Stress is the body’s automatic response to any physical or mental demand placed on it. When pressures are threatening, the body rushes to protect itself by preparing to defend itself. Under stress, change is experienced as a threat, which triggers the release of adrenaline from the brain. The body goes through three stages:
1. Alarm – when the body recognizes a stress
and prepares for it. The adrenal gland
2. Resistance – the body repairs any damage
done during the alarm stage. The signs
3. Exhaustion – occurs if the stress doesn’t go away or many stresses occur.
Not all stress is bad. It is necessary and can be beneficial in assisting us in physical life threatening situations by letting us run faster and to fight harder. It gives us additional strength to help us in emergencies.
Events in your life may cause varying degrees of stress. Some can be more overwhelming than others and each person will deal with stress differently. Sometimes the events in our life that we may consider good can provide the most degree of stress. For example, getting married, changing jobs or residence can become overwhelming if we do not pace ourselves through the events. Lower degree of stress that may be caused by events in our daily routine such as, daily work schedule, child care/parenting, and constant noise can become overwhelming if we do not receive relief from the stress.
As any combinations of the aforementioned stressors or circumstances are experienced we can subtly accumulate stress. Over time this accumulated stress can become overwhelming and create other emotional symptoms such as, anxiety, depression (socially withdrawal, lack of motivation, problems with sleeping, eating, etc.) or physical conditions such as headaches, stomach problems, fatigue, etc.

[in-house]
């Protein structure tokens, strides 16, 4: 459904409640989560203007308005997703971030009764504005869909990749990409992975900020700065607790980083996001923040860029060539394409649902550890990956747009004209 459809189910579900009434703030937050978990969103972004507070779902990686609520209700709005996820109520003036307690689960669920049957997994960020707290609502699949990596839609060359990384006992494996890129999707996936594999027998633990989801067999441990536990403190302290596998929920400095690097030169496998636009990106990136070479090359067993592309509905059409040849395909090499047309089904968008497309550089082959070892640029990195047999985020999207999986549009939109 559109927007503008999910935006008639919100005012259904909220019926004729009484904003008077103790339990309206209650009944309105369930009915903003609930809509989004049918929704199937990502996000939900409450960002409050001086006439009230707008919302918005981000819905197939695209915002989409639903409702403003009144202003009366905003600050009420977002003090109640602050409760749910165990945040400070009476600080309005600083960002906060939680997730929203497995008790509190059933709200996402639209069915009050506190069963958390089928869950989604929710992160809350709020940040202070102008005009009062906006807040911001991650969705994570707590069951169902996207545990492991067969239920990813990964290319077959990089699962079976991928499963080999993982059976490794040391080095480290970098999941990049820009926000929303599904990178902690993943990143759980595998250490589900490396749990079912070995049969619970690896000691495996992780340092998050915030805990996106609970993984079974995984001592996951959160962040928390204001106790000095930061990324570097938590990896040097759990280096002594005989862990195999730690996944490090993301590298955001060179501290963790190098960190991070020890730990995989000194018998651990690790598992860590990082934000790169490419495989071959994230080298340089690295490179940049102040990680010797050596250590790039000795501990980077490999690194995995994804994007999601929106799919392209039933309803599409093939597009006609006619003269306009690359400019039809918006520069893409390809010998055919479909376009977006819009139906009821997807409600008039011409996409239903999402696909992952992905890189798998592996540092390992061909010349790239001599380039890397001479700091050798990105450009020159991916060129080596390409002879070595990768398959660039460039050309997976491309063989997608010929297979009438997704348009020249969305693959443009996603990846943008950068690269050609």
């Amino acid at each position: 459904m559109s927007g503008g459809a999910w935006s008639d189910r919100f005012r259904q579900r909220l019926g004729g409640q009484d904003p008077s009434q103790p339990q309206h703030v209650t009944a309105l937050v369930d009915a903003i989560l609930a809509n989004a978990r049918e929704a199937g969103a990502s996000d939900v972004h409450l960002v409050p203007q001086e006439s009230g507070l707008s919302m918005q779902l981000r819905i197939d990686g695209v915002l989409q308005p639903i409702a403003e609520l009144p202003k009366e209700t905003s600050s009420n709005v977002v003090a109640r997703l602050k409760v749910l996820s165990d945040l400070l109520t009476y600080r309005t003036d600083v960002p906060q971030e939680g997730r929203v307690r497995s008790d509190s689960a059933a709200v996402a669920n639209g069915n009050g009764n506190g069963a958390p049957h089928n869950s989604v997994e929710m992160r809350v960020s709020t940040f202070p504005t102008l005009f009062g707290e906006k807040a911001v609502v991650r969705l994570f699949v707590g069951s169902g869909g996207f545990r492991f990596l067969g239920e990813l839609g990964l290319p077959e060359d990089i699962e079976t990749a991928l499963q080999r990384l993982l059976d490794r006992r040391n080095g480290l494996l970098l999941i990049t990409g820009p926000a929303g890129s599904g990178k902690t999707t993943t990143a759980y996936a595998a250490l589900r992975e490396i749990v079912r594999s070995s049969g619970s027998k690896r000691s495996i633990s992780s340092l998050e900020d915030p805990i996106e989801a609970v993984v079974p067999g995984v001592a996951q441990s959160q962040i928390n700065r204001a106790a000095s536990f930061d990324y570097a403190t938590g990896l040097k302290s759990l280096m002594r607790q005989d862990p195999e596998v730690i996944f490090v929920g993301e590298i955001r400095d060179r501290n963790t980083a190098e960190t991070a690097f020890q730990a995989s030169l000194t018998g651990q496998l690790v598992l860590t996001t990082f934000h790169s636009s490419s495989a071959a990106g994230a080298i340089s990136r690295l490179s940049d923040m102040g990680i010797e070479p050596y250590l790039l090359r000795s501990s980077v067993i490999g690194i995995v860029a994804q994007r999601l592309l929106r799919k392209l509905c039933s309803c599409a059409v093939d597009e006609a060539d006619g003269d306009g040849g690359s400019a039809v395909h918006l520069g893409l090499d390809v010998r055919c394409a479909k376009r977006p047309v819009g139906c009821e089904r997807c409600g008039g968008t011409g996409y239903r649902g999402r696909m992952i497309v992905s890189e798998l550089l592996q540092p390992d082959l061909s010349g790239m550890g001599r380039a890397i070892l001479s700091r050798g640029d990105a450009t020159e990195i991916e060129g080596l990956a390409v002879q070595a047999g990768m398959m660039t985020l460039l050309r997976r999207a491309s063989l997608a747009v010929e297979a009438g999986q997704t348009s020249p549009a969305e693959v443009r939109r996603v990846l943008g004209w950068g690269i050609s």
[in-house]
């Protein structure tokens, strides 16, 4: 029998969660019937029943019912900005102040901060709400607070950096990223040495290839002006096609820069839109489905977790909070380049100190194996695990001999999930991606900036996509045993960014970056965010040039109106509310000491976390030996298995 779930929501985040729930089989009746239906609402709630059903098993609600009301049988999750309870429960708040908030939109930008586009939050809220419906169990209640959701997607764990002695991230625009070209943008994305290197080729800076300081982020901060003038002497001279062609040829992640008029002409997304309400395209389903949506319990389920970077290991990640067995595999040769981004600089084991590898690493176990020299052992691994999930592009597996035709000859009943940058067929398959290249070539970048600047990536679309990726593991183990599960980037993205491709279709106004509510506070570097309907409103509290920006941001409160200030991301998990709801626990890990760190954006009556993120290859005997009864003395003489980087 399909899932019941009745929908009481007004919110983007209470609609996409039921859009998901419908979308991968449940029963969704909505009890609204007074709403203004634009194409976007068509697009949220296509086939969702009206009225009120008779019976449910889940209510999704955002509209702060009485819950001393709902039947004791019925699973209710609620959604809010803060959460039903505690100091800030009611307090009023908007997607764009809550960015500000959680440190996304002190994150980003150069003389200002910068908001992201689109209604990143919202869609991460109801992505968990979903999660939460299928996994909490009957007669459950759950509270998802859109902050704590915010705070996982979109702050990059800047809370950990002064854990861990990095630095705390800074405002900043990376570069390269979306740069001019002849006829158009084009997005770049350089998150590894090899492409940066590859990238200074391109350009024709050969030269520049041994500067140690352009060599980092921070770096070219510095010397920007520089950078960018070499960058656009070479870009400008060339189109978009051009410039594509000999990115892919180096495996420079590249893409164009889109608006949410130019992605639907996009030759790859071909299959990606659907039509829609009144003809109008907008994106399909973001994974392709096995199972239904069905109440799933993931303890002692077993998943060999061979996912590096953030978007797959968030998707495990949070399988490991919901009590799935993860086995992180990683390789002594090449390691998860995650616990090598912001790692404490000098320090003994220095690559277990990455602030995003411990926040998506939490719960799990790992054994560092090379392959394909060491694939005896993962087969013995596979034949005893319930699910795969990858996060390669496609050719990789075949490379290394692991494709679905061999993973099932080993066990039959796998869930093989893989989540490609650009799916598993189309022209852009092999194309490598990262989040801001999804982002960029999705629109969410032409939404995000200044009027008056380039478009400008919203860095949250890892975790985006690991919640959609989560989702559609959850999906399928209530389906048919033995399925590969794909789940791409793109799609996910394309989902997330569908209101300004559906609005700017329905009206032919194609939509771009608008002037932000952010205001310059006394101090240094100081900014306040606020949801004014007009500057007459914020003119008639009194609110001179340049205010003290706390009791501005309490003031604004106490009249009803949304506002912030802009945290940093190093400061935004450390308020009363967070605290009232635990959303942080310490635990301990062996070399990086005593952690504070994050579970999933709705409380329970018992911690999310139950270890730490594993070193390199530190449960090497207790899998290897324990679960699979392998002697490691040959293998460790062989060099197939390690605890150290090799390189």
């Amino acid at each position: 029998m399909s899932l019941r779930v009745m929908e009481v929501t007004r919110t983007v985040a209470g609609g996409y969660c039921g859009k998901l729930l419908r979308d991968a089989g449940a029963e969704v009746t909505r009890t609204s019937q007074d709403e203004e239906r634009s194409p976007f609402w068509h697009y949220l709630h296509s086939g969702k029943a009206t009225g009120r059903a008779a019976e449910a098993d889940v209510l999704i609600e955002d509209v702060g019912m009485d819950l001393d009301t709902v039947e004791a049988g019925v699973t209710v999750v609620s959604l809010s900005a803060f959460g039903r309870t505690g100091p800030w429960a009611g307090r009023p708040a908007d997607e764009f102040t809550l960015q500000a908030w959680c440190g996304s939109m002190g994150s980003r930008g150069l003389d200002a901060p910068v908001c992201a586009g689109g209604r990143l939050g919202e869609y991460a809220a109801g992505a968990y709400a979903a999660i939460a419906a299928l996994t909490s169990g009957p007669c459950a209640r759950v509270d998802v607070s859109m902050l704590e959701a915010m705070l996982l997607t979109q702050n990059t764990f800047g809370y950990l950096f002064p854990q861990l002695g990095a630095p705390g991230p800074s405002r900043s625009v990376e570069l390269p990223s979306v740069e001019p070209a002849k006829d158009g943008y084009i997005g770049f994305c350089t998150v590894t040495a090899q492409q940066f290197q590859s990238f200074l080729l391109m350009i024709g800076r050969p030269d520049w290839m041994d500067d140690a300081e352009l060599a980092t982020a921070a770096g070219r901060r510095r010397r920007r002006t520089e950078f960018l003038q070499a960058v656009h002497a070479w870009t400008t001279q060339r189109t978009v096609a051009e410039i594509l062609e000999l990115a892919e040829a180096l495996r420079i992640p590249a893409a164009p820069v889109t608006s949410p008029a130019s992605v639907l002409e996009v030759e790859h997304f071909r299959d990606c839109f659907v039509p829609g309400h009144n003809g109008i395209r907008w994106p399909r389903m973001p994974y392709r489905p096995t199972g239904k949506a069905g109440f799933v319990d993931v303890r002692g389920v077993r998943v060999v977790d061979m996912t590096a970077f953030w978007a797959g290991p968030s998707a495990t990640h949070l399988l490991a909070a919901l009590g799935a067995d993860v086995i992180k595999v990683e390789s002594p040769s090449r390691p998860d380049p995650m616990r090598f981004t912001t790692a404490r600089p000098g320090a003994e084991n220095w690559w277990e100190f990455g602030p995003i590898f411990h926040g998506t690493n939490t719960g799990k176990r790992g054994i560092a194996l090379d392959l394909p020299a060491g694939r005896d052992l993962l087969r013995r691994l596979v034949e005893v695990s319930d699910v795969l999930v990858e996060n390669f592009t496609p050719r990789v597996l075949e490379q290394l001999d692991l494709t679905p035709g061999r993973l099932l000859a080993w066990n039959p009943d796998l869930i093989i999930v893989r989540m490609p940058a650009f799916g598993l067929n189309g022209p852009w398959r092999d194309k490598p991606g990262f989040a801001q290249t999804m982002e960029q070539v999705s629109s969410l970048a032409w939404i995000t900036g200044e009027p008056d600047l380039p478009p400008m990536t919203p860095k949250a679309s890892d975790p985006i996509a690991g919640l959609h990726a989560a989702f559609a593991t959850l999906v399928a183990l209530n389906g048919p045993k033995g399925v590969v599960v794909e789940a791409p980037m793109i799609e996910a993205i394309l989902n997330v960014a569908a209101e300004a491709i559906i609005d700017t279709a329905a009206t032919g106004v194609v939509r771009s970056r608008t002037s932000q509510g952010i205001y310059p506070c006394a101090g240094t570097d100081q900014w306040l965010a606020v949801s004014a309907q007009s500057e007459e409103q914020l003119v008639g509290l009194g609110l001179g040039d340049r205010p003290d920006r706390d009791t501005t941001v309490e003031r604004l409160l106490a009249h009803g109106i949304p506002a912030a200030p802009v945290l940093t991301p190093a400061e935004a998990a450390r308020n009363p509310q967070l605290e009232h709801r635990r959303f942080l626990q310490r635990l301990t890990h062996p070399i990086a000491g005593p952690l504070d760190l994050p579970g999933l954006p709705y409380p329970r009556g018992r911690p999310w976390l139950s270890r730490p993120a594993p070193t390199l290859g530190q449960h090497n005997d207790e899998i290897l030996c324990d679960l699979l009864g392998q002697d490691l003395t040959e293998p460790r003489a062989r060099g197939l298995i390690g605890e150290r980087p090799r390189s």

As people become more stressed they often revert to a variety of methods to cope. These methods may include increase in alcohol and caffeine consumption, smoking, over the counter drugs, food, etc. Unfortunately this only makes the problem worse by decreasing the ability to fight the stress. More positive methods such as exercise, meditation, yoga, healthy diet, positive attitude, expressing feelings, talking problems out with a friend or counselor, time management, modifying the environment, and taking breaks and vacations are beneficial to the body and mind in the long run.
Counseling is a very helpful treatment for stress. Often the counseling will help you find the origin of the stress and identify new ways of coping with it. How you relate to stress is often from learned behaviors or responses from the past. Counseling will help find new ways to identify and handle the events before they turn into unhealthy stress. The emotional, Spiritual, social, and vocational needs should be addressed, as they become appropriate. Do not let your busy schedule or your pride get in the way of receiving help from family, friends, the church, or counseling professionals.
MASTERPEACE Center for Counseling and Development
308 S. Maumee Street, Tecumseh, MI 49286